A few weeks ago my sister and her boyfriend came to stay with us for the weekend. We had plans to go out for dinner on the Saturday night and so wanted something light, tasty and sociable for lunchtime. My sister suggested Succotash, something I’ll admit to never having tried before and it was delicious! It was also quick and easy to make so today I thought I would share the recipe with you all.
Image Credit: Love and Lemons
Succotash is actually a Native American dish which became popular during the Great Depression of the 1930s as the ingredients were all inexpensive and readily available. The name actually comes from the Narragansett tribe and translates as “fragments”, reflecting the multitude of ingredients which make up this tasty dish.
You Will Need
For lunch for 4 people, we used the following ingredients and quantities:
- 1 Courgette
- 2 Peppers – you can use any colour but this is an opportunity to add extra colour into your dish, so we went for 1 yellow and 1 red
- 1 tin of Sweetcorn – although fresh corn kernels would be great if in season
- 1 tin of Butter Beans
- 1 Onion
- 2 Garlic Cloves – or add to taste, we ended up throwing a little bit more in
- 150g Cherry Tomatoes
- A handful of Spinach
- 1 packet of back bacon – we used WeightWatchers trimmed back bacon but any bacon will do
- 1/3 of a Chorizo ring
- Tabasco or Chilli Sauce
- Parsley to garnish
- Light Oil Spray – you can use vegetable or olive oil but we tend to use this low calorie alternative
- Salt and Pepper to season
Image Credit: Epicurious
What To Do
- First off prepare your vegetables: thinly chop the onion and roughly chop the peppers and courgette into fairly large chunks. Take your cherry tomatoes, remove the stalks and halve or quarter according to size and preference.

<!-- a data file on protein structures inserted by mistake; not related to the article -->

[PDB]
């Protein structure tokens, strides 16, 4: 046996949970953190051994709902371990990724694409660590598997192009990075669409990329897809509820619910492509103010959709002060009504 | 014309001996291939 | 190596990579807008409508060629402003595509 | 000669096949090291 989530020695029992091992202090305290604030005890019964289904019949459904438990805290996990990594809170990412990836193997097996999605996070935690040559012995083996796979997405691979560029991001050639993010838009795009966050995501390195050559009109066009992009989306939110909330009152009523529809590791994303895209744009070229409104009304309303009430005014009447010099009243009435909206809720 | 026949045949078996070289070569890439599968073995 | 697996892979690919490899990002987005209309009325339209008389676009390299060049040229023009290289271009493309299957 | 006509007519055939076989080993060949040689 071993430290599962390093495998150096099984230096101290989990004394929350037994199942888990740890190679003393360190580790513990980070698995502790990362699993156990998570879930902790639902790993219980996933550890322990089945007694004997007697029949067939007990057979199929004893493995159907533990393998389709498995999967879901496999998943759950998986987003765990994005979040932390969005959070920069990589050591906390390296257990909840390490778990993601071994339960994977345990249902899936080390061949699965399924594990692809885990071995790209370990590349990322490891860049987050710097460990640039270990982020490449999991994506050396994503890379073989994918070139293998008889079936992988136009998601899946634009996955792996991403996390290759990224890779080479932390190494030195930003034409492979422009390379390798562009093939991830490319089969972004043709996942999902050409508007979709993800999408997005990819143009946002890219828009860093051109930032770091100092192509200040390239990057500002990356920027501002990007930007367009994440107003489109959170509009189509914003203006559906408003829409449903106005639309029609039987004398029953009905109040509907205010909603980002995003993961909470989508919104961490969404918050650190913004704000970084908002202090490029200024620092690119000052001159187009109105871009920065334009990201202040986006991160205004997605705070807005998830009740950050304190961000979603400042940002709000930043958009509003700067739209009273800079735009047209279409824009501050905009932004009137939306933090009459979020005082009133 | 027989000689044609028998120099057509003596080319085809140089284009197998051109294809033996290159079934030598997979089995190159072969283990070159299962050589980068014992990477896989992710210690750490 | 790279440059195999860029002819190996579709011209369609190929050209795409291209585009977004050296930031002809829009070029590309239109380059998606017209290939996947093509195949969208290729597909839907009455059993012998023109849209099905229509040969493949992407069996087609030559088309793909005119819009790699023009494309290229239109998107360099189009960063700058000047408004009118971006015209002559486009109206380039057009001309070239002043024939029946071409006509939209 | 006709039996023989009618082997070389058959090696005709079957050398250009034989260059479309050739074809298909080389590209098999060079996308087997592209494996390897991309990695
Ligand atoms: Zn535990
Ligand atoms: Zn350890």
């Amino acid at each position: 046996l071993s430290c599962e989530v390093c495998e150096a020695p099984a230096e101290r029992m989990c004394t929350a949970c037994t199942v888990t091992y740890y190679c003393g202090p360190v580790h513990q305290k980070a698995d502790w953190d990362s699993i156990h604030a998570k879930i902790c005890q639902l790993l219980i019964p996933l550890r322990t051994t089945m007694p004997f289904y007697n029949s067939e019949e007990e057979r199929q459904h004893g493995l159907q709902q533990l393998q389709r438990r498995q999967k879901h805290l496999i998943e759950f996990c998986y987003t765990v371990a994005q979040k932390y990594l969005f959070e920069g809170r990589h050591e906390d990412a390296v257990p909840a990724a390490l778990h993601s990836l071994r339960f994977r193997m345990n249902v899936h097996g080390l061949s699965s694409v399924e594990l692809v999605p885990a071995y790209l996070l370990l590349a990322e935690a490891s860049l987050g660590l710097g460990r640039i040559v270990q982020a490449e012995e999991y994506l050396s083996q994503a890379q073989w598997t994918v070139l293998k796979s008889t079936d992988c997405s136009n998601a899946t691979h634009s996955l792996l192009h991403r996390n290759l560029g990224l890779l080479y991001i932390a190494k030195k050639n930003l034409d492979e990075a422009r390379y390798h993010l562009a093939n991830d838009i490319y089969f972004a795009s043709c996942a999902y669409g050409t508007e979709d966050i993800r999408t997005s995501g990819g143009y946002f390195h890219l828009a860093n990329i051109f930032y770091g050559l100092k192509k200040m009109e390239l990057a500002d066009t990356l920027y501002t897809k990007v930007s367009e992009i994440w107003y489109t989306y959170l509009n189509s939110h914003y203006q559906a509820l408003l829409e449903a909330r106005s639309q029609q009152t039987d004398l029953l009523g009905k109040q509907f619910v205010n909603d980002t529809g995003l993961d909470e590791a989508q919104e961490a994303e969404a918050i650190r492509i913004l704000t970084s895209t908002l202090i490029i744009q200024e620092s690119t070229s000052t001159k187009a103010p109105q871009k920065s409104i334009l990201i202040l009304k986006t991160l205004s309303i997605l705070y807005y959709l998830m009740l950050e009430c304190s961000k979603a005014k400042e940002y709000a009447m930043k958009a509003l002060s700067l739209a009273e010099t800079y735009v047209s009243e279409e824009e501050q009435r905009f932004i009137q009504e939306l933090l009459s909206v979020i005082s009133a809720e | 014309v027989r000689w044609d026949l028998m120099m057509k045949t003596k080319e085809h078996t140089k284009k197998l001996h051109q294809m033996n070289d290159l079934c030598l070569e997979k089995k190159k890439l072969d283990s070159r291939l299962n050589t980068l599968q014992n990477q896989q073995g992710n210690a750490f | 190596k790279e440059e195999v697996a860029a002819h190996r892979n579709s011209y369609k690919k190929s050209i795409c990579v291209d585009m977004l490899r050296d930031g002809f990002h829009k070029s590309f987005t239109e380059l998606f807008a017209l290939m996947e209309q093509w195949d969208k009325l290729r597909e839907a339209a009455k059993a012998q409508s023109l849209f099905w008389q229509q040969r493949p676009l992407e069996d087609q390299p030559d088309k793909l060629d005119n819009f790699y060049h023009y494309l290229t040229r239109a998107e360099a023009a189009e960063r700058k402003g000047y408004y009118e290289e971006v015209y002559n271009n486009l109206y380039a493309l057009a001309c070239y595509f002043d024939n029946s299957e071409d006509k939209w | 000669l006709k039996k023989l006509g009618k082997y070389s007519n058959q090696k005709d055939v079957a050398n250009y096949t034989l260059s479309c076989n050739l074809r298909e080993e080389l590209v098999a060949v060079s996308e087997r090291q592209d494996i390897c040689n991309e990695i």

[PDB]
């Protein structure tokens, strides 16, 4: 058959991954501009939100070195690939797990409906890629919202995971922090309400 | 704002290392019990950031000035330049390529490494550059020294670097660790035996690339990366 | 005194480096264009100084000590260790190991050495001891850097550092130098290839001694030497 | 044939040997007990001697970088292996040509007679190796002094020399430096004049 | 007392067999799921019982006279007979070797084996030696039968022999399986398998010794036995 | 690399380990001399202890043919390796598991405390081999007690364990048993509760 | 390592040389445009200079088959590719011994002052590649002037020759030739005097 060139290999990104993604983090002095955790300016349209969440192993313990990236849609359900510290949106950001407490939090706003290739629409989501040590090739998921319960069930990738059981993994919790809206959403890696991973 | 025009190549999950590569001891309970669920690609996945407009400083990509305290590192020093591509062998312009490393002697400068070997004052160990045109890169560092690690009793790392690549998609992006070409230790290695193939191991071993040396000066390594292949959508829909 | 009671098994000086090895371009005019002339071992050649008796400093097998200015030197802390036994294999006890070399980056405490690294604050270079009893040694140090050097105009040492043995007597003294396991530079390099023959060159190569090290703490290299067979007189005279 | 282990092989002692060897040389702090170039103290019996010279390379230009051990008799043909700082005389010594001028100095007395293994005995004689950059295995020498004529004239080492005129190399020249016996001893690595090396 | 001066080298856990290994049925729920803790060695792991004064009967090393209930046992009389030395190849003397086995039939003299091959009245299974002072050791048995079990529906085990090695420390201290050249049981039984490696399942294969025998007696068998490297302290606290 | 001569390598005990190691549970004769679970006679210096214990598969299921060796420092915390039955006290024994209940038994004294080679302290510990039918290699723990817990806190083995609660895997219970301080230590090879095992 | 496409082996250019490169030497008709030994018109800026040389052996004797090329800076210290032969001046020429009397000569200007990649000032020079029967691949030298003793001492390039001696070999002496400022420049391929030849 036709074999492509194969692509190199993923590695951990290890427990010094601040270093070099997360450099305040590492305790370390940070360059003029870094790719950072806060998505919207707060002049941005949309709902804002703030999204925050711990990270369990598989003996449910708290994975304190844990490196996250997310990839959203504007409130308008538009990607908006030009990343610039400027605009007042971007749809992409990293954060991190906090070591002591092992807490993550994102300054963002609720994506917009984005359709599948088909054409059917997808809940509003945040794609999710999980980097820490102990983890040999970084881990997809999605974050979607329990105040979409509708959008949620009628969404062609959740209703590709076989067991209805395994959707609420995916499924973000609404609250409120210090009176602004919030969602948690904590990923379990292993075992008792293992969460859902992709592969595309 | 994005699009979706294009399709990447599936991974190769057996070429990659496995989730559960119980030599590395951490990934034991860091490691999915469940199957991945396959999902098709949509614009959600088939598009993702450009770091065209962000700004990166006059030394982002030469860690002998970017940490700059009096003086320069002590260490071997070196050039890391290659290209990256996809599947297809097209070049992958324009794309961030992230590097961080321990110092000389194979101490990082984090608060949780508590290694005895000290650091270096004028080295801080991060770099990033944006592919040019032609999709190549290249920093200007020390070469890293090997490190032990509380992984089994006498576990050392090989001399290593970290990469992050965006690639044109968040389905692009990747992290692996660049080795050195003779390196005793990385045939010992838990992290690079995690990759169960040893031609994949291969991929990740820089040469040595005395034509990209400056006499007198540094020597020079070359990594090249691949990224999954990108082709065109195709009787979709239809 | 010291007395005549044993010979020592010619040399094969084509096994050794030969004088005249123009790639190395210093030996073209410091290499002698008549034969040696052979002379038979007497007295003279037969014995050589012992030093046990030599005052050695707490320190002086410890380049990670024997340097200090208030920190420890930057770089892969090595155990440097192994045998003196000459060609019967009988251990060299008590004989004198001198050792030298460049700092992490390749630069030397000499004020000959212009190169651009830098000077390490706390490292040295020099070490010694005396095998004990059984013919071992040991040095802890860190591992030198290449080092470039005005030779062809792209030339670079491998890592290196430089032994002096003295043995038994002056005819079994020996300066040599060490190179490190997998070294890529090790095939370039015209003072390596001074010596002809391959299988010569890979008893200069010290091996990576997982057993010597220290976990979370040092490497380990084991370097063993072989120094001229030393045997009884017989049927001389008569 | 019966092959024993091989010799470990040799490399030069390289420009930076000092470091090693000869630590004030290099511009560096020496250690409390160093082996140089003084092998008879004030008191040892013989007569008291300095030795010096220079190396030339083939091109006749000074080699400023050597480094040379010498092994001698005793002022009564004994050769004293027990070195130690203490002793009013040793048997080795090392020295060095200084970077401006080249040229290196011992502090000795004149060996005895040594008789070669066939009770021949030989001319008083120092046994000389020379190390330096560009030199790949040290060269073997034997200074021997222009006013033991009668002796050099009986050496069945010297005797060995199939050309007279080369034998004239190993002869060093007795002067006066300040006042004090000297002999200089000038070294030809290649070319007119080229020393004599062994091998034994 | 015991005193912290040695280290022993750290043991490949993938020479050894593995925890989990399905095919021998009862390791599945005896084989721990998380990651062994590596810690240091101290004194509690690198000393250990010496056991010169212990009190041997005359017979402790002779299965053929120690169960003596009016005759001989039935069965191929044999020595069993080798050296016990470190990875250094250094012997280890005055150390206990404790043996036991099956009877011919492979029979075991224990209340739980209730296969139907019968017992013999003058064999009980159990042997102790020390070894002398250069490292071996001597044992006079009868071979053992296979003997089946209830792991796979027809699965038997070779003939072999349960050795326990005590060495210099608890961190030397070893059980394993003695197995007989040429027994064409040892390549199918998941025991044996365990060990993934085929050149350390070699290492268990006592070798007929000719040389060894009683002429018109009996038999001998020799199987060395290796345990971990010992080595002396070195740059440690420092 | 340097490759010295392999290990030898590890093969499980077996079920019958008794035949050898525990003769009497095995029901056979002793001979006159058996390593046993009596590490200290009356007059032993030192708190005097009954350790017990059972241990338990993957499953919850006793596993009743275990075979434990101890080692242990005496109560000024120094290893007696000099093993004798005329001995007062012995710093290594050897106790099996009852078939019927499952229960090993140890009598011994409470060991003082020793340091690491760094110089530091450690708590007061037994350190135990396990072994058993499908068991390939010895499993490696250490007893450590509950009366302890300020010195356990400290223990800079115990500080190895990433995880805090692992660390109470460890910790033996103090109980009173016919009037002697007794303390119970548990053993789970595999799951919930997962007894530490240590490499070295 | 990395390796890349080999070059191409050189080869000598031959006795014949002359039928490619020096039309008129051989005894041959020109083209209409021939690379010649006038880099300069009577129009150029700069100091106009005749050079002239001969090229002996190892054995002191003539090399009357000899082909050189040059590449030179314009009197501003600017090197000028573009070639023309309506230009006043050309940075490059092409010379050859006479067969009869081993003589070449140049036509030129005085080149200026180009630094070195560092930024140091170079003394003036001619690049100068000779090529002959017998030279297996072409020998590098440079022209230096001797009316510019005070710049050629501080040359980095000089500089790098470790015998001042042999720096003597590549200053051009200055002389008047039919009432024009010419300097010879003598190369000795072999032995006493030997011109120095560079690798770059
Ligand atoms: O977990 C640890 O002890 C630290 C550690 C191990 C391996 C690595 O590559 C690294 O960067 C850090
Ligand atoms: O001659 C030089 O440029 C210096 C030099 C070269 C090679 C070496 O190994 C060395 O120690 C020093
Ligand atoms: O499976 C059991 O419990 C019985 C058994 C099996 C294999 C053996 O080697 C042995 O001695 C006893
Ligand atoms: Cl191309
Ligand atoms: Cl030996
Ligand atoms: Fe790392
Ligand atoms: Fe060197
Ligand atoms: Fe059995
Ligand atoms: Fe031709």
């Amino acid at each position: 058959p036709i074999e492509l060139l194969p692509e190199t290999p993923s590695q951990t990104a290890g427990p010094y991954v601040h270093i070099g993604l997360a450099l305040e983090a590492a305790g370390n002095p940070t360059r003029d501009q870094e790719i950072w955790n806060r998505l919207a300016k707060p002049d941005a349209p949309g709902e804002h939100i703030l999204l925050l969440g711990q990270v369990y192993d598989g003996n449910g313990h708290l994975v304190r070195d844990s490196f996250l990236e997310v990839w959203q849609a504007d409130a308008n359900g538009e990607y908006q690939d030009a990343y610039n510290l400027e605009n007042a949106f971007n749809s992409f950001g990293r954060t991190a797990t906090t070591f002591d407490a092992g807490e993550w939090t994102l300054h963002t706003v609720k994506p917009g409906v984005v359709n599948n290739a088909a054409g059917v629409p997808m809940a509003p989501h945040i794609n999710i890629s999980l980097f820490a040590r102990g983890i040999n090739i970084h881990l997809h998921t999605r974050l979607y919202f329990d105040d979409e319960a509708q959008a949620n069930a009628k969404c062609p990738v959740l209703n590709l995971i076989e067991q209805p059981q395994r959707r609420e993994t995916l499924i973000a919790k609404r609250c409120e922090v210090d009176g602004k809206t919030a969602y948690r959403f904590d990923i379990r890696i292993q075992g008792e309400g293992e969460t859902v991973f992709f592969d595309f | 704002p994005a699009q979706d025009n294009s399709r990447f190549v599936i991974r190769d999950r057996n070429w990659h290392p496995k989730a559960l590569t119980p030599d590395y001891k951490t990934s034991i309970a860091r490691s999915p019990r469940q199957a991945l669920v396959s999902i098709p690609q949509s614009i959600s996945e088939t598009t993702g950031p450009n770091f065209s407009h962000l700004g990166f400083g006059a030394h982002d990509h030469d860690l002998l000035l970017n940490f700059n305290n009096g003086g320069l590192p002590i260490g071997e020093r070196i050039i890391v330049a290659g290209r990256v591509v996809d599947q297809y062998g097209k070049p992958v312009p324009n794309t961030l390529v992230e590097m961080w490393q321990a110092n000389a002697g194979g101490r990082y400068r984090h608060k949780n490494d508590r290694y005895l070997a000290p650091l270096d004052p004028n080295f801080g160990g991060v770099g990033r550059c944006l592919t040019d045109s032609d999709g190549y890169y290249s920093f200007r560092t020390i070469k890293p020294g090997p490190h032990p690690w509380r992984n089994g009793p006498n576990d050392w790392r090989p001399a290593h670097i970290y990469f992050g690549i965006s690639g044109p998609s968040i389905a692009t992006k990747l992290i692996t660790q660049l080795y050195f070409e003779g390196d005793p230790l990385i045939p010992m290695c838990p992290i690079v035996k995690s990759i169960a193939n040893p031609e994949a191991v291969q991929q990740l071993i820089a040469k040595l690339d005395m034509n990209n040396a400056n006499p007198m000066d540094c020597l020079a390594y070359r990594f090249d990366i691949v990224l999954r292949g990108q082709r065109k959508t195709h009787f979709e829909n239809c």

- Then on a separate chopping board, prepare the meat: slice the fat off the bacon then roughly chop and cut the chorizo into thick slices.
- Take a large frying pan or wok and mist with the low calorie oil spray (or add vegetable oil if using). Fry off for a few minutes until the bacon starts to brown and put to one side.
- Then repeat with the chorizo – this will release a lot of fat as it cooks so no extra oil is needed.
- Remove any excess fat from the pan and re-mist with your light oil spray.
- Crush your garlic and add to the pan along with the onions, then fry until softened. If necessary, add a little water to avoid them burning.
- Add the courgettes and peppers and fry until cooked: approximately 5-8 minutes.
- At the very last minute, add some spinach to lightly wilt. We also kept some spinach aside to add straight to the serving bowl.
- Transfer your vegetables to a large serving bowl and stir in the bacon and chorizo. Stir in tobasco to taste, season and add some finely chopped parsley as a garnish.
- Serve family style in a large dish and allow your guests to get stuck in!
Variations On A Theme
I served the succotash with some nutty soda bread that I had baked that morning and it made for a delicious, light lunch. Personally, the texture of the butter beans didn’t really work for me and I think it may be nice to substitute these for black or edamame beans. I also think some lemon juice would be a nice accompaniment to add some sharpness to the flavours and possibly some roasted butternut squash now the seasons are changing.
The traditional recipe contains lima beans which we didn’t include here so you could try adding those for a more authentic flavour. For different alternatives, you could also try adding pine nuts, spring onions or even cream for a totally different consistency. This made a great lunch but would also work well at a dinner party: either served in roasted peppers as a starter or as an accompaniment to a main course. I can see it working particularly well with fish; imagine a succulent seabass fillet or chargrilled prawn skewers sitting on a bed of crunchy and colourful succotash.
Image Credit: Camille Styles
With a few simple amendments you can also make this ultra healthy (remove the chorizo) and vegetarian friendly (self explanatory!), so it really is very flexible. The joy of this recipe is that it has evolved after such a long period of time that no two people will make it the same and I think it provides huge opportunity for you to experiment and find the perfect succotash recipe for you.
Anybody out there already a fan of Succotash? We’d love to hear your recipes and take on this classic American dish.